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WRITE TEAM: The many holiday traditions

Jonathan Freeburg
Jonathan Freeburg

With Christmas now just 11 days away, it’s always a fun time to look back and reflect on some of the holiday columns I’ve written over the years. A Christmas column is as much of a tradition as egg nog, Frango Mints and having to restring lights on a Christmas tree.

Each family has their own Christmas traditions, most are fairly run of the mill. For instance, in our house, both my wife and I come from families that opened gifts on Christmas Eve, so we have continued the tradition with our families. Also, being Swedish, we serve pickled herring and lingonberries at the Christmas Eve feast, which can be anything from prime rib to a huge turkey. One year, we did a goose. Yep, just that one time. There is also a Swedish tradition of hiding an almond in the rice pudding and whoever found it would be married in the following year, but this proved less popular as it also seemed to increase the divorce rate.

Other countries have their own unique ways of celebrating Christmas. Some are tamer than other countries but they all seem to involve food of some kind.

For instance, in Germany, the tradition is for the parents in the house to hide a pickle in the Christmas tree and the first child to find the pickle is the first to receive a gift, which I assume, is something other than the pickle. The Germans also have a tradition of leaving a shoe outside their house at night and if they have been good, awake to find it filled with candy. Not sure about you but I have no interest in eating anything that has been inside one of my shoes.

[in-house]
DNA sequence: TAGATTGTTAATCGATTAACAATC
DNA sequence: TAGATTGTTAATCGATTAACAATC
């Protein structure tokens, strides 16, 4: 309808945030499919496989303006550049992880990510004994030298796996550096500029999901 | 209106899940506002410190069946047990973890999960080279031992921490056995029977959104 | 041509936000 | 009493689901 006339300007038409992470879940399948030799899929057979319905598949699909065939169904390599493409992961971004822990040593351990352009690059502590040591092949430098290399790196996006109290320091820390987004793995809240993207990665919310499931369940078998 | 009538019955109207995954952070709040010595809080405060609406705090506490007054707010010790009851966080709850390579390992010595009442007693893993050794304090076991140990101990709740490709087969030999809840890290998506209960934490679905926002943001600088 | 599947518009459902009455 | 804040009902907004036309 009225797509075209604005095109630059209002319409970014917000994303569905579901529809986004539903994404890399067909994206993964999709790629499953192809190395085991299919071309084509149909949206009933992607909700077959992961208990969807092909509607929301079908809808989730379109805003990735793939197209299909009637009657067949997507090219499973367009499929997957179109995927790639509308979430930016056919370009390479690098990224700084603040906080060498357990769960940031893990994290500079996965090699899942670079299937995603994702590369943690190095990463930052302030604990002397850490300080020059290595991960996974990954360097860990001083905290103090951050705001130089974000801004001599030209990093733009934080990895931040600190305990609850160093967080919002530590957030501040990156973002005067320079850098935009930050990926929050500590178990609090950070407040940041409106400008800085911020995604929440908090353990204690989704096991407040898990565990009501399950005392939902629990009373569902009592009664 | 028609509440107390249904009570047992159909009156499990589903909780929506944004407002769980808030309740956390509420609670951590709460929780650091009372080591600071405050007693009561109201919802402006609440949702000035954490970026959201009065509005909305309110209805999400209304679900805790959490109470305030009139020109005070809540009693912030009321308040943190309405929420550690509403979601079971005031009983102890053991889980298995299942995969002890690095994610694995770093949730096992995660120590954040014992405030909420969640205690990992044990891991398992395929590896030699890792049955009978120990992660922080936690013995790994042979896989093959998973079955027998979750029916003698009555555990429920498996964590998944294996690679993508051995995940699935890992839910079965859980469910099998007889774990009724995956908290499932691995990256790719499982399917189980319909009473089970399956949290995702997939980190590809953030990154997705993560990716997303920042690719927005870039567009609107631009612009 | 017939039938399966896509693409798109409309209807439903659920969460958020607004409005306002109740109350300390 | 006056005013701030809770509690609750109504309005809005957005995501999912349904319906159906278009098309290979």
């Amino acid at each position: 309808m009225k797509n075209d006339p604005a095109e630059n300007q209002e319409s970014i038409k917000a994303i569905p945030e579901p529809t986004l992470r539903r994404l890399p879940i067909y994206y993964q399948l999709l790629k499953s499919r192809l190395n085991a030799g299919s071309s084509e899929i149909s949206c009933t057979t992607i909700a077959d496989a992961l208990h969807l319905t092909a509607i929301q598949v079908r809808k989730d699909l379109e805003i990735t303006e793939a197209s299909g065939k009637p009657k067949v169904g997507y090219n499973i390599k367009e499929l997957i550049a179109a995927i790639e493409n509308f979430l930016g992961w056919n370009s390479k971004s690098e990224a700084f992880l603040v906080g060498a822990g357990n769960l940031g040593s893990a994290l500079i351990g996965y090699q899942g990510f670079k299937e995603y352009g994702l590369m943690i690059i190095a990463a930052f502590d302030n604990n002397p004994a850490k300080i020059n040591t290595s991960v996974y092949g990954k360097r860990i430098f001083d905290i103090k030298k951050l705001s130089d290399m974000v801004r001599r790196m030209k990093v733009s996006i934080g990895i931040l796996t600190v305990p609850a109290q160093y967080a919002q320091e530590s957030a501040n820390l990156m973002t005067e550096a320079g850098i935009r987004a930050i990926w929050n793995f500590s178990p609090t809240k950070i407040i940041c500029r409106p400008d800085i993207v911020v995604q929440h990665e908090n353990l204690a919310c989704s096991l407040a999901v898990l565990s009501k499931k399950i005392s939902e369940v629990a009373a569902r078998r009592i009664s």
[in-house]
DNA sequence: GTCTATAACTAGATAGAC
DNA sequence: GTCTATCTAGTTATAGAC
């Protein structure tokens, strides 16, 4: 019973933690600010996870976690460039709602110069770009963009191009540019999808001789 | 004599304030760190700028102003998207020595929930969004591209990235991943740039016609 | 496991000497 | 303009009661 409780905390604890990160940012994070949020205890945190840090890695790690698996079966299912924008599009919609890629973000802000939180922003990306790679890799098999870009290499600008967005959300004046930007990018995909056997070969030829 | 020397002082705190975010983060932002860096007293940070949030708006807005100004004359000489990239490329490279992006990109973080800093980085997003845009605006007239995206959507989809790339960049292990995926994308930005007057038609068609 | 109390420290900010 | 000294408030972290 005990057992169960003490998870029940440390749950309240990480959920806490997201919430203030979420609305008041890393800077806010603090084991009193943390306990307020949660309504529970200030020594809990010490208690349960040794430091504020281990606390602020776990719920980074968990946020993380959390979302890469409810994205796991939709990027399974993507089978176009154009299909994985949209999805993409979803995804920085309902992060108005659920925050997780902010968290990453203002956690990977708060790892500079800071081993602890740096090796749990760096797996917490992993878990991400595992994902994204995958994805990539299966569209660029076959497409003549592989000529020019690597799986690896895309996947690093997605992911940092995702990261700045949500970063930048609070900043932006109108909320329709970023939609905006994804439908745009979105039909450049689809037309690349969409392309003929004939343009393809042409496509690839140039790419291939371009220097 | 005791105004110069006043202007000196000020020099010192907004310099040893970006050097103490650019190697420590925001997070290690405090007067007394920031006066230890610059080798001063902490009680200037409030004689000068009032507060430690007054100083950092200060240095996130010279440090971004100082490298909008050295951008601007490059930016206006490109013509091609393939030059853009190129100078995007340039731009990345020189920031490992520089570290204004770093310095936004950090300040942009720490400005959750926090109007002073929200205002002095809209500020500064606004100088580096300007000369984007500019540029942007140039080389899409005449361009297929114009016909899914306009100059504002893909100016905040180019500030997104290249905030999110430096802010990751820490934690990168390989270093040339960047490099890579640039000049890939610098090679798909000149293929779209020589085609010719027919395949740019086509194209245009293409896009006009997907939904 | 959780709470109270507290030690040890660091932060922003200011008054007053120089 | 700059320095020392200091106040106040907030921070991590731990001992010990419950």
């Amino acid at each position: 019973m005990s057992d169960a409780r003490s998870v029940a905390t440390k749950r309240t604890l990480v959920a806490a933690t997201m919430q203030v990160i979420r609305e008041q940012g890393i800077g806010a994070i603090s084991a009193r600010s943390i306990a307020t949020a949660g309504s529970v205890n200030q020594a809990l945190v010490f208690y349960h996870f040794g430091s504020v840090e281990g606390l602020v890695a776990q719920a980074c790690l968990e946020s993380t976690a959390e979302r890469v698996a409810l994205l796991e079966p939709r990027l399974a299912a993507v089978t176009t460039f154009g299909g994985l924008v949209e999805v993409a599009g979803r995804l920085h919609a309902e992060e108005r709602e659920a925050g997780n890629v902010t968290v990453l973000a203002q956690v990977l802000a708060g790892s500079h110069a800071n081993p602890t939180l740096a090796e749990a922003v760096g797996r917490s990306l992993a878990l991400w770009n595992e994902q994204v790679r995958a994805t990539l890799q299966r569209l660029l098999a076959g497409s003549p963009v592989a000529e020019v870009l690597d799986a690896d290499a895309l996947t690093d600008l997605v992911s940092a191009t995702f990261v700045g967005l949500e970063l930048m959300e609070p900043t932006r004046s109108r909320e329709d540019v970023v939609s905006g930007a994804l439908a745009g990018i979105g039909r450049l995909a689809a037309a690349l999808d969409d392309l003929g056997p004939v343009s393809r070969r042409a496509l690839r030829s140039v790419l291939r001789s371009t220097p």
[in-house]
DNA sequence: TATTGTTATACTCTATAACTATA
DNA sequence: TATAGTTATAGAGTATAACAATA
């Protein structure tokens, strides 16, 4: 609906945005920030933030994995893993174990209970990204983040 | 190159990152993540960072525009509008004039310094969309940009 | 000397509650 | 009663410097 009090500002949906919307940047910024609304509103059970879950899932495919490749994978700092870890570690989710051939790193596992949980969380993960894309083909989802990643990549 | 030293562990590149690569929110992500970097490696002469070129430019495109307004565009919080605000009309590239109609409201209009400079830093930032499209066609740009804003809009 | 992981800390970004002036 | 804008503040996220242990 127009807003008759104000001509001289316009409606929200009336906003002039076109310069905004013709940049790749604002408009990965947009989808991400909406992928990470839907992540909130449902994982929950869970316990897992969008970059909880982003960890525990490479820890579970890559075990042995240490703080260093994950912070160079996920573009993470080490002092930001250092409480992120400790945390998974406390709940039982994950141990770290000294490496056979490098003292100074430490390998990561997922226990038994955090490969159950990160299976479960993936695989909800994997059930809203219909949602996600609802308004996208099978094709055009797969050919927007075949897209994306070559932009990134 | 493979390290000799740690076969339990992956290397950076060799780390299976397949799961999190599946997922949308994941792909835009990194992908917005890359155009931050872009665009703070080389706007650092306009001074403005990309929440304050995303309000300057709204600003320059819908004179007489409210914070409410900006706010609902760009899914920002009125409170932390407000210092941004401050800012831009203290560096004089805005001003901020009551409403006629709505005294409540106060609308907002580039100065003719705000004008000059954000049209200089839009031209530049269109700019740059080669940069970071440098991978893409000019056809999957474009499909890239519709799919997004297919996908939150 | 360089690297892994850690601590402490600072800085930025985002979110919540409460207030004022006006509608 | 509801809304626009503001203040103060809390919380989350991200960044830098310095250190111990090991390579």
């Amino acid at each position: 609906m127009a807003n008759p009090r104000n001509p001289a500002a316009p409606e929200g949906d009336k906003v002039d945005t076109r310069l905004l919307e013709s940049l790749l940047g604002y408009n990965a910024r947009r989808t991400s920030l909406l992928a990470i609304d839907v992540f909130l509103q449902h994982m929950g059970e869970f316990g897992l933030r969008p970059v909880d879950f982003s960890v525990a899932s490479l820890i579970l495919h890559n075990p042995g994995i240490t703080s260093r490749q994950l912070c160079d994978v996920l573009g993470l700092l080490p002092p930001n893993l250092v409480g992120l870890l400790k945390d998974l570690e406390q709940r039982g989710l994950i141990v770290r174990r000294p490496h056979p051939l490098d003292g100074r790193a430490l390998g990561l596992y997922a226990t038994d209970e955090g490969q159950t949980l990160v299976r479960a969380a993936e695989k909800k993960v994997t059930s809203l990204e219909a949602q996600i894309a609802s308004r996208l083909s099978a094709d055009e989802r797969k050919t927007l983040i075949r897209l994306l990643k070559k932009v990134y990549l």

In Japan, and this speaks volumes to a great advertising campaign in 1974, most Japanese families enjoy Christmas Eve Dinner at Kentucky Fried Chicken. They don’t bring a bucket home, mind you. They travel to and eat at the KFC.

In South Africa, there is a tradition to eat breaded and then deep-fried caterpillars of the Emperor Moth. Word on the street is the caterpillars are alive, even through the battering stage, right up until they are dropped into the oil. I think I’ll take a pass on that one.

A far simpler tradition in England is that each family member or resident of a house, takes a turn at stirring the pudding. As they make their pudding rotations, they make a wish and pass on the spoon. I would assume that since they are stirring blood pudding, the wish is not to eat it and instead perhaps it could magically change to Figgie pudding. After all, who does not like Figgie pudding?

Also simpler is the Portuguese tradition of setting places at the Christmas table for loved ones that have passed away. In my research, I could not find out if they actually put food on the plates as well but if they did, the goal would be to sit between two people that have moved on and eat off their plates.

Whatever the tradition may be in your house, being together with family and friends that seem like family is what it’s all about. And also to remember the reason for season — the birth of our savior. Merry Christmas to you all!

  • JONATHAN FREEBURG, of Ottawa, is an attorney, works for Lloyd's of London and can be heard on WCMY-AM 1430 radio. He also blogs for Major League Baseball on He can be reached by emailing

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